Before the drought, our Junes were always cool and rainy. They’ve forgotten.

Memories are short. And subjective experience seems to be the shortest. We’ve been in a drought for ten years now. An entire decade. Did you remember it had been that long. I didn’t — I’d been saying eight years. Now I’m wondering which two years I lost… At any rate, this decade-long drought in the western states has exceeded the infamous Dust Bowl.

Nobody seems to know this.

Of course, we don’t have the icons of that drought. The enormous dust clouds. The ragged people fleeing the farms to wander the cites with their belongings on carts. Technology allows us to irrigate, to control the flows of the rivers, to truck in water. Instead of losing livelihoods, our urban lives are impacted by hot, sunny days, perfect for recreation.

Now people are saying they miss the drought. They’re right — there isn’t much of one at the moment. (That link updates weekly, so if you’re reading this later, the map might be different. But what it shows as of June 9, 2009, is small patches of abnormally dry soil in the West and huge swathes of soil with normal moisture — it’s a miracle, really.)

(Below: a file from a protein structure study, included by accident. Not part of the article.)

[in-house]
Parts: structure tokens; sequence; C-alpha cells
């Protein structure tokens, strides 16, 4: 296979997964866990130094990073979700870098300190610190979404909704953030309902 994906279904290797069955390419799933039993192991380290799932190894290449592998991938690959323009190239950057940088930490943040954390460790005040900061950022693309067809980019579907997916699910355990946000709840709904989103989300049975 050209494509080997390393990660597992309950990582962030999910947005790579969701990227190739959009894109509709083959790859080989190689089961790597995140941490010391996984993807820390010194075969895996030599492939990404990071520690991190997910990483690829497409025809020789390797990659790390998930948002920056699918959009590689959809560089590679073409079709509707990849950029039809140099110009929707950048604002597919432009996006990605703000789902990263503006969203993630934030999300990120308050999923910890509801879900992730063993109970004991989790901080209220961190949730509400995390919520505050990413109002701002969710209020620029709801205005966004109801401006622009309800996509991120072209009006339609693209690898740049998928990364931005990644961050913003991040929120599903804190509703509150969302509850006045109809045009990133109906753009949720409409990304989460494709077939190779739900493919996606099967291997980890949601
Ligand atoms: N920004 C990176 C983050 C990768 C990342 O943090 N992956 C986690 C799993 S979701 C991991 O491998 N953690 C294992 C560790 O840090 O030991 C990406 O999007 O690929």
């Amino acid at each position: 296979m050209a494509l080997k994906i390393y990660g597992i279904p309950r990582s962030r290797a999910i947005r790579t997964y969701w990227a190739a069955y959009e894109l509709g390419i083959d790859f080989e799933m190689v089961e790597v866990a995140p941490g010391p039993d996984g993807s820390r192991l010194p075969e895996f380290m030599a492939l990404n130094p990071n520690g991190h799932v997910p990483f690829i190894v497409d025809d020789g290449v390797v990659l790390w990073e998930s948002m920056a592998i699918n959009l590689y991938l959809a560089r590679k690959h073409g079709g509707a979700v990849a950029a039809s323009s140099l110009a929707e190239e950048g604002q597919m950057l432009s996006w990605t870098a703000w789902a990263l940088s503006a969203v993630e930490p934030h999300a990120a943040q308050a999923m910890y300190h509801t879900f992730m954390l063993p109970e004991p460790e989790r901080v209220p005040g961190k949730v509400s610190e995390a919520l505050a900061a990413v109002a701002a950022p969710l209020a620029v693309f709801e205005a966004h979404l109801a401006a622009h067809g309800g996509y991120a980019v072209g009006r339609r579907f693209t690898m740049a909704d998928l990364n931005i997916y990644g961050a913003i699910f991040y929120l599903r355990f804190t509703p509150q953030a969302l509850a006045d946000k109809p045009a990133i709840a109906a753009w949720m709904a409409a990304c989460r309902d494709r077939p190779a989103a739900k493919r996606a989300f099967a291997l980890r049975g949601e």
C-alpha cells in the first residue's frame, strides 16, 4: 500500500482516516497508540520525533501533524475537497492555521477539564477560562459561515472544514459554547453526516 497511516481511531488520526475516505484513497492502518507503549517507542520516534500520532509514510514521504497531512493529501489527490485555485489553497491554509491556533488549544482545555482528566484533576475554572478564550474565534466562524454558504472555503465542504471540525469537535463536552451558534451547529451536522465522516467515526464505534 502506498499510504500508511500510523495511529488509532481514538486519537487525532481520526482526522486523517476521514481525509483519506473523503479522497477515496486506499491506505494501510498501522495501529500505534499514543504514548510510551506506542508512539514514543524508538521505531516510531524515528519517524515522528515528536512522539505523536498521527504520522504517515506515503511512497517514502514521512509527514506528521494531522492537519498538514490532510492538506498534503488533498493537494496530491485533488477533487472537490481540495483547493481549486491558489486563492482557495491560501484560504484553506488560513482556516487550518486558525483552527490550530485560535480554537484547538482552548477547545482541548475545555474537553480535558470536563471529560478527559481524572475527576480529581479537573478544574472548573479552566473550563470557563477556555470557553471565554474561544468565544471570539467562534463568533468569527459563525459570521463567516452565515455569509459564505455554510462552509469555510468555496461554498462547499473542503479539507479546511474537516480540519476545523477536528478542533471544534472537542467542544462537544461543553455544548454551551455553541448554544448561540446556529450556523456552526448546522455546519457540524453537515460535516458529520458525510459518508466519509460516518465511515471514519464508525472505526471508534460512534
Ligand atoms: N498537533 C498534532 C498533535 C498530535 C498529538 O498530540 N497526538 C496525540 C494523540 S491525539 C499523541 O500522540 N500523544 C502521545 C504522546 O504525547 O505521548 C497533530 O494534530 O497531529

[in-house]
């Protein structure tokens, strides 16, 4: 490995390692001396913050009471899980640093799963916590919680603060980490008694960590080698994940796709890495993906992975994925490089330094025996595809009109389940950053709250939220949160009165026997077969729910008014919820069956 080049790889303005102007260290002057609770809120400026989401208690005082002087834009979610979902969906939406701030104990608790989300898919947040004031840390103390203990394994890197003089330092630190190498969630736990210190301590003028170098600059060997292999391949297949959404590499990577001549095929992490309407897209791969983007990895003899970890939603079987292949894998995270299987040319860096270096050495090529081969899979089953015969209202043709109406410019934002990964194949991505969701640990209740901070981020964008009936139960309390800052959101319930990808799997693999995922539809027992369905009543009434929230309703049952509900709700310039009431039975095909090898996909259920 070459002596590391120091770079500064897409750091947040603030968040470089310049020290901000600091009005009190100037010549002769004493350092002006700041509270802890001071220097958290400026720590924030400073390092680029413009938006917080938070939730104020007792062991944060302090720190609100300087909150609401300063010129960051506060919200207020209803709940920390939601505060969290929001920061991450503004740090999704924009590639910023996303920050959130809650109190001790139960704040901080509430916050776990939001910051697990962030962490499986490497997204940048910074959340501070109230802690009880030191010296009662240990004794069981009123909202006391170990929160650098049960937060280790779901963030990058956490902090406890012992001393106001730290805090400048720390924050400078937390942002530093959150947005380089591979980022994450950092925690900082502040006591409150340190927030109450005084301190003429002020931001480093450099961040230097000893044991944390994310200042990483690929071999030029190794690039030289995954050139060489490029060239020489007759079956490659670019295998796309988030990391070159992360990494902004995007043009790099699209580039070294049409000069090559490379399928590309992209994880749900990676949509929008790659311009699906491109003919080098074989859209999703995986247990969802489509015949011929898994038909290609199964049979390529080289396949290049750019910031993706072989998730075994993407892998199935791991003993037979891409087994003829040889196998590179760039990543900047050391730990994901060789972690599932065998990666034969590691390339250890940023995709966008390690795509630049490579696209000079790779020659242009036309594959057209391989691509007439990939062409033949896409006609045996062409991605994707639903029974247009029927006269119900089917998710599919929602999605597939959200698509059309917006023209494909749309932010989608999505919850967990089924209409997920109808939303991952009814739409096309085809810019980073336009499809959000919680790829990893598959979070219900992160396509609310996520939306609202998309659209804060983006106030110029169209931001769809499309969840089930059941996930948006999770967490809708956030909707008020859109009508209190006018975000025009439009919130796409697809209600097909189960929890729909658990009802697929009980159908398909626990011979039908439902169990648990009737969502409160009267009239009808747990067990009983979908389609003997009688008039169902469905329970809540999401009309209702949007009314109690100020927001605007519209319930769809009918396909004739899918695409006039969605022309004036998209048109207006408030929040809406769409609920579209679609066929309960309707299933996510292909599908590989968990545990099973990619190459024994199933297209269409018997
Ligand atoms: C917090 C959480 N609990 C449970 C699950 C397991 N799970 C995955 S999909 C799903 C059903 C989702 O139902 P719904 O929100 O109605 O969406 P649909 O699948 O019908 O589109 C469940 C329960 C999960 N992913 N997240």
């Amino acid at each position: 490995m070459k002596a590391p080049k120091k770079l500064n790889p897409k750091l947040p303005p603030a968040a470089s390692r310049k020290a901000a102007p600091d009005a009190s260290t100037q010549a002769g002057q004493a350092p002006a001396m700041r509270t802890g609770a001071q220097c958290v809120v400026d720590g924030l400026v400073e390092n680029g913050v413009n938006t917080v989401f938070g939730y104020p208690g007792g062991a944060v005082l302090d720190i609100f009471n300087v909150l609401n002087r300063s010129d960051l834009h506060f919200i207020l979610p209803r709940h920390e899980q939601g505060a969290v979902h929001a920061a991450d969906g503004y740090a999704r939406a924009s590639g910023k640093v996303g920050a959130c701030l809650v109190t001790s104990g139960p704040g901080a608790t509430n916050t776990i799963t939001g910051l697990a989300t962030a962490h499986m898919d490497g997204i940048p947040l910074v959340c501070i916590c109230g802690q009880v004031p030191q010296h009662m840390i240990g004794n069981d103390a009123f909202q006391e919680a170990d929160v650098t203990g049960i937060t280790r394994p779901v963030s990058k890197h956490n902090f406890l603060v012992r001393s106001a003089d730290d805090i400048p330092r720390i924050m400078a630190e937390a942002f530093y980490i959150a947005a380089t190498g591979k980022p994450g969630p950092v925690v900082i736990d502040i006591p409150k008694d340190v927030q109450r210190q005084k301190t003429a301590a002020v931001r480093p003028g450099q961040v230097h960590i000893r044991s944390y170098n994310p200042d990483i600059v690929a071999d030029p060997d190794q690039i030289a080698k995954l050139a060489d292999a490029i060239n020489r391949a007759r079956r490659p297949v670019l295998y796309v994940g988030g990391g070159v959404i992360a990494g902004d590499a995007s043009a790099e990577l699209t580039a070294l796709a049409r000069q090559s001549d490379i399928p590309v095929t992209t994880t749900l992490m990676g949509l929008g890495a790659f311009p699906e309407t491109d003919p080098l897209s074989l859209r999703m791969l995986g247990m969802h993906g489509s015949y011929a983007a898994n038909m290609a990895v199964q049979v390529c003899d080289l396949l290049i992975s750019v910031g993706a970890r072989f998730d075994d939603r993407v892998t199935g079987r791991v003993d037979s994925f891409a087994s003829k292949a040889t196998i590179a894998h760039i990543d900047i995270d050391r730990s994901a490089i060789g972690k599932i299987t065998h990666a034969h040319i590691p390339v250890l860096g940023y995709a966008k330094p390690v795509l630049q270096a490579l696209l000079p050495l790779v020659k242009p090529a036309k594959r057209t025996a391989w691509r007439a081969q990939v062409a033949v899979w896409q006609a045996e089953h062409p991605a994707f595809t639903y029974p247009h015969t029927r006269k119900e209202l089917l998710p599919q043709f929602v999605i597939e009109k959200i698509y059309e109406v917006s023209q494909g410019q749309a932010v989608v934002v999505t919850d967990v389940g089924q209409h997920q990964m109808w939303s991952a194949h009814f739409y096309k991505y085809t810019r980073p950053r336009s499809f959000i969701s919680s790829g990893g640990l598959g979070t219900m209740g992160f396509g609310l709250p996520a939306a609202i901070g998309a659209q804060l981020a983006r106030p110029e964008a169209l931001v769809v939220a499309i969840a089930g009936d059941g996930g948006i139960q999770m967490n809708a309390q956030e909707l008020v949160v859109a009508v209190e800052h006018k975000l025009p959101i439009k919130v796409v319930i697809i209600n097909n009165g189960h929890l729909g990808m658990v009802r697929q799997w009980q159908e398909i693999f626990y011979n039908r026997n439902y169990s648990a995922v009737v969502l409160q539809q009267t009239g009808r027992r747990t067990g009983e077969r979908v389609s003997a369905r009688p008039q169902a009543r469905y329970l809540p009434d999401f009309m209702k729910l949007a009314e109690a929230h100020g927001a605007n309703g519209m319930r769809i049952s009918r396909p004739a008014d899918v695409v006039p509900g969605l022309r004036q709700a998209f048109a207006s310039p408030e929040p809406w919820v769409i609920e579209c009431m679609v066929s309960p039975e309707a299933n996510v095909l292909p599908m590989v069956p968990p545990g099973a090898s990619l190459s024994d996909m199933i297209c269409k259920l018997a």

It was like this, in the before time. I remember the summer I turned 16. I babysat for two kids and we would ride our bikes in the chilly rain to their golf and tennis lessons. When I was young, I used to write in my books the date I finished them. (No, I don’t know why.) I finished Little House in the Big Woods on June 8, 1974 and I noted that it was snowing. With an exclamation point. Cold and rainy, yes — even then snow in Denver on June 8 was remarkable.

Of course we’re all tired of the rain. We want to sit on our patios. We want to play in the mountains and soak up the western sunshine. We’ve had enough of cold and want summer already.

But in all the wanting for the warmth, let’s take a moment to give thanks for the rain.